I am teaching a large Humanities class (150+ students) in the US this semester and am in the process of grading midterm essays. This is my first time teaching a class this large and I'm not sure how to handle feedback.

With smaller classes, I always liked to give students very detailed feedback, so that they could understand why they got the grade they got and so that they could improve their writing in the future. This is very time consuming and therefore unpractical with that many students. I also do not want to burden the TA helping me grade either.

I'm wondering what the best course of action is? Should I just give them their grades and tell them to come to office hours if they want to have more detailed feedback ?

3 Answers 3


Here are some options/ideas to consider:

  • Giving just a grade and asking to come to office hours is certainly defensible. I've read that most students don't read extensive feedback.
  • Commit to giving a grade and very short feedback.
  • Create a written rubric with check-off categories for various scoring criteria. Require students to staple this as a cover sheet on their submissions. Grade by checking appropriate boxes.
  • If you have an online learning management system, it may support rubric grading as above, so you can do the check-off grading without additional paper. (e.g., I do this on Blackboard for computer programming assignments).
  • Set a budget as far as time you can legitimately devote to this task. Keep written records (e.g., spreadsheet) of how much actual time is spent on this overall task. Have the TA track time as well. If time spent is over budget, iterate and cut/modify/streamline something.
  • 1
    The first bulleted point is potentially just as bad as spending time writing feedback, if too many people show up.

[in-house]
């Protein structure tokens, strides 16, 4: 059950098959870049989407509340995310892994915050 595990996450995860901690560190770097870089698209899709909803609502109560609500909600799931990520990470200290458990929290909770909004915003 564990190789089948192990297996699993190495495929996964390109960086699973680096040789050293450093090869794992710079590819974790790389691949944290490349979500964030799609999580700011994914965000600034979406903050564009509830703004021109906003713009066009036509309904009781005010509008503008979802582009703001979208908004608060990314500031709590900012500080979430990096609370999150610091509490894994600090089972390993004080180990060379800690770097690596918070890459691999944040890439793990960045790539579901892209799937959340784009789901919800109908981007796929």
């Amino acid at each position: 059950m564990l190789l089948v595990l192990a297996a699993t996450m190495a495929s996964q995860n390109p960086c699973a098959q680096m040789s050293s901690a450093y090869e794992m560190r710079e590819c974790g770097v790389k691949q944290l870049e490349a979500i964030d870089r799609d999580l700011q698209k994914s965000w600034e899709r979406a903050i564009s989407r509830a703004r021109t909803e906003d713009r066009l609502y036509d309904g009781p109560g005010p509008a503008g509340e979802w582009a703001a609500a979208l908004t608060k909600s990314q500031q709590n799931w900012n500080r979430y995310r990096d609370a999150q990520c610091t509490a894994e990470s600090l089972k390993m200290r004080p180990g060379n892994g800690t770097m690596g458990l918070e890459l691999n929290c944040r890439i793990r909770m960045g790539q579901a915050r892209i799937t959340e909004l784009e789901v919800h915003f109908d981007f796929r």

– aeismail
    Commented May 17, 2018 at 3:02
  • I did your option 3 using a spreadsheet template - could make any pre-written point a positive or negative, points were awarded for depth, argument, clarity, referencing etc Still had to read each paper though....
    – Solar Mike
    Commented May 17, 2018 at 5:49
  • 5
    @aeismail But at least you know that it really benefits the student, rather than writing feedback that may never be read.
    – user9646
    Commented May 17, 2018 at 13:38

When grading assignments for large classes it is common for large groups of students to make the same mistakes. Therefore during the next class period you can give some general feedback to the whole just.

You simply point out the common mistakes that most made and often the majority of the class is happy with this.

It is also reasonable to discuss potential answers and or share how you would address the essay questions. If anybody is still dissatisfied they can come to your office


There are apps that let you record feedback. My students loved listening to my thoughts as I read their papers. It was extremely helpful and less time consuming.

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